On-premise update-server

For a large number of installations, it may be convenient to replicate our way of deployment in your company.

Advantages of this approach:

  • light-weight updates are managed by SmartGit itself:
    • they usually don’t require admin privileges
    • they won’t disturb the user
  • less effort in deploying new versions, once the infrastructure is set up

Disadvantages of this approach:

  • initial effort required to set up the infrastructure
  • some updates (usually the first build of a major version) requires admin privileges for SmartGit’s updater to run
  • very seldom, there may be updates (usually of a major version) which can’t be even run by SmartGit’s updater. In this case, a fresh installation will be necessary. SmartGit provides notification mechanisms to inform your users about such updates (the same way as we would do with our users).

Central updates repository

To provide the updates to your users, a central “repository” has to be set up (the term “repository” is completely unrelated to a Git repository). The repository must be accessible either over HTTP- or file-protocol and must provide endpoints for:

  • an “autoupdate” file
  • several control files and all files which make up the installation
  • a human-readable HTML information page

From now on, let’s assume that the custom update server’s URL is http://updateserver/smartgit (updateserver may contain a port, too) and it offers following endpoints:

  • http://updateserver/smartgit/autoupdate and
  • http://updateserver/smartgit/updates
  • http://updateserver/smartgit/info


If you want to use file://-protocol instead of http://-protocol, for example, the URL for local file d:\update-server\autoupdate would be file://localhost/d:/update-server/autoupdate. The URL for a network share file \\update-server\autoupdate would be file://update-server/autoupdate.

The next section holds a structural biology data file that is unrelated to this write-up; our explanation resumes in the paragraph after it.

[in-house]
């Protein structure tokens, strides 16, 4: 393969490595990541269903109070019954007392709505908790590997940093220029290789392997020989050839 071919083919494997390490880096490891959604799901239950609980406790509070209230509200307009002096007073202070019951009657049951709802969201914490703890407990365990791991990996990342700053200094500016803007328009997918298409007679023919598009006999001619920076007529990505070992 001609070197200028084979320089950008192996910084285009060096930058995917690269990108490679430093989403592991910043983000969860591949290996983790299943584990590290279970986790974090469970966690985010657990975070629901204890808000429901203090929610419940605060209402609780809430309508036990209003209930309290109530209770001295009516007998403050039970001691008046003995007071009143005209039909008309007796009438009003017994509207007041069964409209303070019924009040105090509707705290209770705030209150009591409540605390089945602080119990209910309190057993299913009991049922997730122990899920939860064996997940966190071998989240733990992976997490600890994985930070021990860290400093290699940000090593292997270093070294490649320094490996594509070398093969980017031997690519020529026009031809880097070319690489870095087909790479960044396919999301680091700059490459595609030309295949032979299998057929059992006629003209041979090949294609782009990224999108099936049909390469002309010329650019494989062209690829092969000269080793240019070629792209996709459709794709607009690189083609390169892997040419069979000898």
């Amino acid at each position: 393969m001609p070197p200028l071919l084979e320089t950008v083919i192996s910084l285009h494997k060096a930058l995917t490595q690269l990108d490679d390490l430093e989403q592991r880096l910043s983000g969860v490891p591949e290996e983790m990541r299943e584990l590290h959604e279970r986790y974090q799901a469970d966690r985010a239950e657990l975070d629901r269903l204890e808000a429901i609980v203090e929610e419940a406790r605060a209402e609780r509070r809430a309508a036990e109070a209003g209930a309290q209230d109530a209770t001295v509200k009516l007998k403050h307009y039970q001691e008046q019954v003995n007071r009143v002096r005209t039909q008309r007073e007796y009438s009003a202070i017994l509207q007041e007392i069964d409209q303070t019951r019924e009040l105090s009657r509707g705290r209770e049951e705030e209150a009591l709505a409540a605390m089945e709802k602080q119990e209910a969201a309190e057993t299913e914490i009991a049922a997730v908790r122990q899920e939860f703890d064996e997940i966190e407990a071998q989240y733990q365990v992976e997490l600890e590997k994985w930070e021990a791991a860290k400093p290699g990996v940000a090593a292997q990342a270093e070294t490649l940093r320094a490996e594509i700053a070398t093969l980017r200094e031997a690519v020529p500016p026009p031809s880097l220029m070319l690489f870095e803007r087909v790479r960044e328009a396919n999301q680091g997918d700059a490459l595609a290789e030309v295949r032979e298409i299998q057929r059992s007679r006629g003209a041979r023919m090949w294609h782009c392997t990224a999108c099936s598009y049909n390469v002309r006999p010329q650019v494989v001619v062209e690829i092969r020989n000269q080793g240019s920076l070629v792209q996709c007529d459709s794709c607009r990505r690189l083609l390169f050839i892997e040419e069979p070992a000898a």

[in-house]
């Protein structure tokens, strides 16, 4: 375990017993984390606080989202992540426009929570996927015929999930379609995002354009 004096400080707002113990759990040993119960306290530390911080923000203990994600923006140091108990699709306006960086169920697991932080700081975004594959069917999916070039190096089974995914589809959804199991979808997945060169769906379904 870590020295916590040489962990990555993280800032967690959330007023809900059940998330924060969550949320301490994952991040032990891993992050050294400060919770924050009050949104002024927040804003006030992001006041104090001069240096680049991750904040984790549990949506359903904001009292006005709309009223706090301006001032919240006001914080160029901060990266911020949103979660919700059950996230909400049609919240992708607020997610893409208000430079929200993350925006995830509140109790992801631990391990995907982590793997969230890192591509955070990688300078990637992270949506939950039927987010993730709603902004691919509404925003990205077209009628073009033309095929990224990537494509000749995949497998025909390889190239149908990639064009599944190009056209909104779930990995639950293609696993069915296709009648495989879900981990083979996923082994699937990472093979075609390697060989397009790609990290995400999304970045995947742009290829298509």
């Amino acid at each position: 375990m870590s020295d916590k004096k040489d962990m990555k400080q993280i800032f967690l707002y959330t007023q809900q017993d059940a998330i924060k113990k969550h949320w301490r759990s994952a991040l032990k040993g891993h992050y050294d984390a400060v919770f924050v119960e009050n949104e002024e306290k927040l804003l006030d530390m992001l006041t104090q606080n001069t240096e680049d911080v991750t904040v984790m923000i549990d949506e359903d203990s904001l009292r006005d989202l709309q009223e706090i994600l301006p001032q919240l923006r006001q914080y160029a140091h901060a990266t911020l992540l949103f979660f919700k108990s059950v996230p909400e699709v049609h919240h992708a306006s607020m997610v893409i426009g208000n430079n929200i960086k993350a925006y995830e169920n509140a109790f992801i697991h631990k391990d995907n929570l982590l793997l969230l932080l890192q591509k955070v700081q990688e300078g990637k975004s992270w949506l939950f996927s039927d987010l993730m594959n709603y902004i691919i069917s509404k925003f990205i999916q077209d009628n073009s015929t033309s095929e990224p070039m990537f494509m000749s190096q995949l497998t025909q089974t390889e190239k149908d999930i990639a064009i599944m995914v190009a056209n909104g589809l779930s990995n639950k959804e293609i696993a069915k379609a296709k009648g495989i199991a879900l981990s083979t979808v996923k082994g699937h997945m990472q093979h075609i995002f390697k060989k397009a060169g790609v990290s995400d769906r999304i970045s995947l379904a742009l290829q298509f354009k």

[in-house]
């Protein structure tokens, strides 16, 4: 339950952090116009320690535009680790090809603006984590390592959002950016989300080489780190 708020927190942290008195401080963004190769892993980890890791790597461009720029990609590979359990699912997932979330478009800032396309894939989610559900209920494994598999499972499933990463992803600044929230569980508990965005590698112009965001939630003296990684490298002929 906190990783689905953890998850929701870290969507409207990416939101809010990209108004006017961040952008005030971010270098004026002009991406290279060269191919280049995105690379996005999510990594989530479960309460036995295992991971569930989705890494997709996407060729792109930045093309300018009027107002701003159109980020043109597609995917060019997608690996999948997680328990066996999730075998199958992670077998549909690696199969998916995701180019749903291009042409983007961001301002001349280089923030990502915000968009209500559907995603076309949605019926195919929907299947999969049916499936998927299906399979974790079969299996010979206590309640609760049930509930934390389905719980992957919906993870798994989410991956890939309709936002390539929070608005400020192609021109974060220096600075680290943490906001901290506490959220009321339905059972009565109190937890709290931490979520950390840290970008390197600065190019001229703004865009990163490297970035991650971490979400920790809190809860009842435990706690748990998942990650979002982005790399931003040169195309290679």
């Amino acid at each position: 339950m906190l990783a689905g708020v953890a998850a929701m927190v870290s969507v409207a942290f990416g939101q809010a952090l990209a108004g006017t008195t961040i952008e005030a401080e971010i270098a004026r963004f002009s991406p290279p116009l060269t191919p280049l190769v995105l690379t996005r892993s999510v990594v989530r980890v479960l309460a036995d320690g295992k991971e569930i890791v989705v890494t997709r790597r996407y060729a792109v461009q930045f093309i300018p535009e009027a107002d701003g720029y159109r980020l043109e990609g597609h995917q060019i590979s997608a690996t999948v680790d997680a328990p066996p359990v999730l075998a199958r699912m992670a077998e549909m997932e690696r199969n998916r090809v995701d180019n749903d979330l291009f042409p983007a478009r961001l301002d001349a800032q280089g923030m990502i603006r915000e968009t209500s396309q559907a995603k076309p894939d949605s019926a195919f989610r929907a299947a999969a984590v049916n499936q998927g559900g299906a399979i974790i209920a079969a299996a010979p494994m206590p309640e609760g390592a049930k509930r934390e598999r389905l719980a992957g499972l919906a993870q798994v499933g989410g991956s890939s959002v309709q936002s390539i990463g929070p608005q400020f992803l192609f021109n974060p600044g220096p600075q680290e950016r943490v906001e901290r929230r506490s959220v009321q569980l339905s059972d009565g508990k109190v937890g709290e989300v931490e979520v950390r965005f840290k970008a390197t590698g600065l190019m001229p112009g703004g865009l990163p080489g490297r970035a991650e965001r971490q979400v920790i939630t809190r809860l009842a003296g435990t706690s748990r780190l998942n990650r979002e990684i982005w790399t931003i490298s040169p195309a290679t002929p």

Autoupdate file

The autoupdate file is the entry-point for the entire update procedure. It will be read by SmartGit on every invocation of the check for new version. For a reference autoupdate file, refer to our main autoupdate-file at http://www.syntevo.com/smartgit/autoupdate.

The autoupdate file contains directions for each major version of SmartGit and its top-level structure looks like:

    <product id="syntevo.smartgit.release-X">
    <product id="syntevo.smartgit.release-Y">

A <product>-element will usually contain a <version>-element which gives details on the update target version and has basically following structure:


You will usually want to copy these elements over from our main autoupdate-file and only adjust the <location>-element and the <update-url>-element to your company-internal URLs. An example <version>-element for SmartGit 17.1.2 with adjusted paths might look like:



The important URL is <update-url> which specifies the URL-prefix for the update “control”-files. The <location>-URL is of minor importance and will just be displayed by SmartGit if an automatic upgrade is not possible (which should almost never be the case).

Depending on the operating system, the URL-prefix will be completed to a full URL by appending:

  • -win for Windows
  • -gen for Linux
  • -macos-aarch64 or -macos-x86_64 for MacOS


The complete URL for the Windows update control file will look like:


Control file

The “control” file specifies how the final SmartGit installation must look like after an update. The basic structure of a control file looks like:


You will usually want to copy the control files from our website as is and only adjust the sourceRoolUrl to your company-internal URL. An example Windows update control file for SmartGit 17.1.2 with adjusted URL might look like:


HEADERbuild=11190minRequiredBuild=11170versionName=17.1.2majorName=17.1majorDate=2017-10-12executable32bit=bin/smartgit.exeexecutable64bit=bin/smartgit64.exe sourceRootUrl=http://updateserver/smartgit/updates copyPatterns=bin/*.vmoptions,.settings/*,.updates/*,unins???.dat,unins???.exeskipPatterns=lib/hgext/*.pycCONTENTe6971f3e69c064e0468f13ae02a332b913f8e659 f changelog.txt changelog.txt...